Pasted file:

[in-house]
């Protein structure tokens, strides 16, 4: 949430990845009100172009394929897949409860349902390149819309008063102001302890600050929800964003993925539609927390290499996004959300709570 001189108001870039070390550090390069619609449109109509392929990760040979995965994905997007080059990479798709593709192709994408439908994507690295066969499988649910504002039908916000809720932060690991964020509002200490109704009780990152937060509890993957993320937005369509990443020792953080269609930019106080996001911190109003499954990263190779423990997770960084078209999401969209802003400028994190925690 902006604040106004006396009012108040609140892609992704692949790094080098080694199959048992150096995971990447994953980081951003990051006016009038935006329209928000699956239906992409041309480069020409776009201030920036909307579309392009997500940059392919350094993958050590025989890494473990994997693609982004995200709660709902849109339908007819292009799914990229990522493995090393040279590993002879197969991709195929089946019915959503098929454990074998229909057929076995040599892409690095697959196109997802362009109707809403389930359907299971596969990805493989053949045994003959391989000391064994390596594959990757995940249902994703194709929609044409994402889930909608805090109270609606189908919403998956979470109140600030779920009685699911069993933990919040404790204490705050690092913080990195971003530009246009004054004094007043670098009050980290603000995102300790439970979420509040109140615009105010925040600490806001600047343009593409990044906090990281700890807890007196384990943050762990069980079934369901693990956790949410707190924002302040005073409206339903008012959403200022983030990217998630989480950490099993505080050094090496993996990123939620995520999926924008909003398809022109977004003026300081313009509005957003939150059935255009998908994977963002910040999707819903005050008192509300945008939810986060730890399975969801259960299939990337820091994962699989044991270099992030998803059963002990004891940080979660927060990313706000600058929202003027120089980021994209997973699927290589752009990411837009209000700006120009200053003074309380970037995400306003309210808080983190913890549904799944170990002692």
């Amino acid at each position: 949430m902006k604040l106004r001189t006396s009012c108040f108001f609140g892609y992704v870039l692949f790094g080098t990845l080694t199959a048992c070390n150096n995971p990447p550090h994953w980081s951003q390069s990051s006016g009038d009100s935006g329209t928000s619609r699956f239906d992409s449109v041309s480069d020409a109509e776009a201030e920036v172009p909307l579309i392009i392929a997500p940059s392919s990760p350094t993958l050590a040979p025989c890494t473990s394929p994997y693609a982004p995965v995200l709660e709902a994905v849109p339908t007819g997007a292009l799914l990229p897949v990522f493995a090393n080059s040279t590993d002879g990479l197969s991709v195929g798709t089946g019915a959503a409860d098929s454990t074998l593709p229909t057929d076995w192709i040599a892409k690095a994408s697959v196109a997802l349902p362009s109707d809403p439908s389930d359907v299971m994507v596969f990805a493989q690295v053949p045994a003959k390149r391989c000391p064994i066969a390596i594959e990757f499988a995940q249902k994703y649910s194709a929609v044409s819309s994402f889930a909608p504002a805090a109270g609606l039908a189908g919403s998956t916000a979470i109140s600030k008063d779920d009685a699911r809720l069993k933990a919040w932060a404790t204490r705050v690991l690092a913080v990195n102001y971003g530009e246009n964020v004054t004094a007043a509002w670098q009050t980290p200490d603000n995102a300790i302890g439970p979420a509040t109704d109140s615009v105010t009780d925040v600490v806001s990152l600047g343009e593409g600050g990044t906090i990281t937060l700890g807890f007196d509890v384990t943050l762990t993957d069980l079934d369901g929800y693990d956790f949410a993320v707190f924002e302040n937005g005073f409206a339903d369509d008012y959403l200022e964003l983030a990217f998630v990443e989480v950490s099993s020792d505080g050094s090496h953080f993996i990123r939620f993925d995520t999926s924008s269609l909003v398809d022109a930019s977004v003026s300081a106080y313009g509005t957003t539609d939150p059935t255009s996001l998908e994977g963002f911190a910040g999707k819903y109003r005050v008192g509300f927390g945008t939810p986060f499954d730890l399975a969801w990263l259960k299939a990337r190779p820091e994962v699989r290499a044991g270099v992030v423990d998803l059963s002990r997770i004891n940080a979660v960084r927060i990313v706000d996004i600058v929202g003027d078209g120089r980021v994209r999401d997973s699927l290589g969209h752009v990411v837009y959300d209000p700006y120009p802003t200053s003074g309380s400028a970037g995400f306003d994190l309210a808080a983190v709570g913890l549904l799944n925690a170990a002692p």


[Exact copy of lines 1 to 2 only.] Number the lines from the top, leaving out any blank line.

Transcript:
[in-house]
């Protein structure tokens, strides 16, 4: 949430990845009100172009394929897949409860349902390149819309008063102001302890600050929800964003993925539609927390290499996004959300709570 001189108001870039070390550090390069619609449109109509392929990760040979995965994905997007080059990479798709593709192709994408439908994507690295066969499988649910504002039908916000809720932060690991964020509002200490109704009780990152937060509890993957993320937005369509990443020792953080269609930019106080996001911190109003499954990263190779423990997770960084078209999401969209802003400028994190925690 902006604040106004006396009012108040609140892609992704692949790094080098080694199959048992150096995971990447994953980081951003990051006016009038935006329209928000699956239906992409041309480069020409776009201030920036909307579309392009997500940059392919350094993958050590025989890494473990994997693609982004995200709660709902849109339908007819292009799914990229990522493995090393040279590993002879197969991709195929089946019915959503098929454990074998229909057929076995040599892409690095697959196109997802362009109707809403389930359907299971596969990805493989053949045994003959391989000391064994390596594959990757995940249902994703194709929609044409994402889930909608805090109270609606189908919403998956979470109140600030779920009685699911069993933990919040404790204490705050690092913080990195971003530009246009004054004094007043670098009050980290603000995102300790439970979420509040109140615009105010925040600490806001600047343009593409990044906090990281700890807890007196384990943050762990069980079934369901693990956790949410707190924002302040005073409206339903008012959403200022983030990217998630989480950490099993505080050094090496993996990123939620995520999926924008909003398809022109977004003026300081313009509005957003939150059935255009998908994977963002910040999707819903005050008192509300945008939810986060730890399975969801259960299939990337820091994962699989044991270099992030998803059963002990004891940080979660927060990313706000600058929202003027120089980021994209997973699927290589752009990411837009209000700006120009200053003074309380970037995400306003309210808080983190913890549904799944170990002692």